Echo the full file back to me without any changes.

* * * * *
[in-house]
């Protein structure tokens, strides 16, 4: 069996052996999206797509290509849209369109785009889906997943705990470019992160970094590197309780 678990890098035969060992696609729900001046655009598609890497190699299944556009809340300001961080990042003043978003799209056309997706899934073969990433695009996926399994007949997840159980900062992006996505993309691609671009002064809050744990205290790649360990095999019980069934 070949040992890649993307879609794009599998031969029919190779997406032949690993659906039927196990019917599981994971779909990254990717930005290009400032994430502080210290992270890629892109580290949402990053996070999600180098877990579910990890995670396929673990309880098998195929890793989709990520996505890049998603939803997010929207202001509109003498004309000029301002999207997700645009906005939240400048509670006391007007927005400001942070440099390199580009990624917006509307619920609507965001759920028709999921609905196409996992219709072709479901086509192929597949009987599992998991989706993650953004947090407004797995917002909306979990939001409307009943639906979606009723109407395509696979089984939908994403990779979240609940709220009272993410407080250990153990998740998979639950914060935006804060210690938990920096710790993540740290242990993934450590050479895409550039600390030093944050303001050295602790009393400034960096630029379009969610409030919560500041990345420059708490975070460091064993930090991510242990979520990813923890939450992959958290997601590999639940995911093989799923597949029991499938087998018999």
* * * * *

[in-house]
């Protein structure tokens, strides 16, 4: 069996052996999206797509290509849209369109785009889906997943705990470019992160970094590197309780 678990890098035969060992696609729900001046655009598609890497190699299944556009809340300001961080990042003043978003799209056309997706899934073969990433695009996926399994007949997840159980900062992006996505993309691609671009002064809050744990205290790649360990095999019980069934 070949040992890649993307879609794009599998031969029919190779997406032949690993659906039927196990019917599981994971779909990254990717930005290009400032994430502080210290992270890629892109580290949402990053996070999600180098877990579910990890995670396929673990309880098998195929890793989709990520996505890049998603939803997010929207202001509109003498004309000029301002999207997700645009906005939240400048509670006391007007927005400001942070440099390199580009990624917006509307619920609507965001759920028709999921609905196409996992219709072709479901086509192929597949009987599992998991989706993650953004947090407004797995917002909306979990939001409307009943639906979606009723109407395509696979089984939908994403990779979240609940709220009272993410407080250990153990998740998979639950914060935006804060210690938990920096710790993540740290242990993934450590050479895409550039600390030093944050303001050295602790009393400034960096630029379009969610409030919560500041990345420059708490975070460091064993930090991510242990979520990813923890939450992959958290997601590999639940995911093989799923597949029991499938087998018999």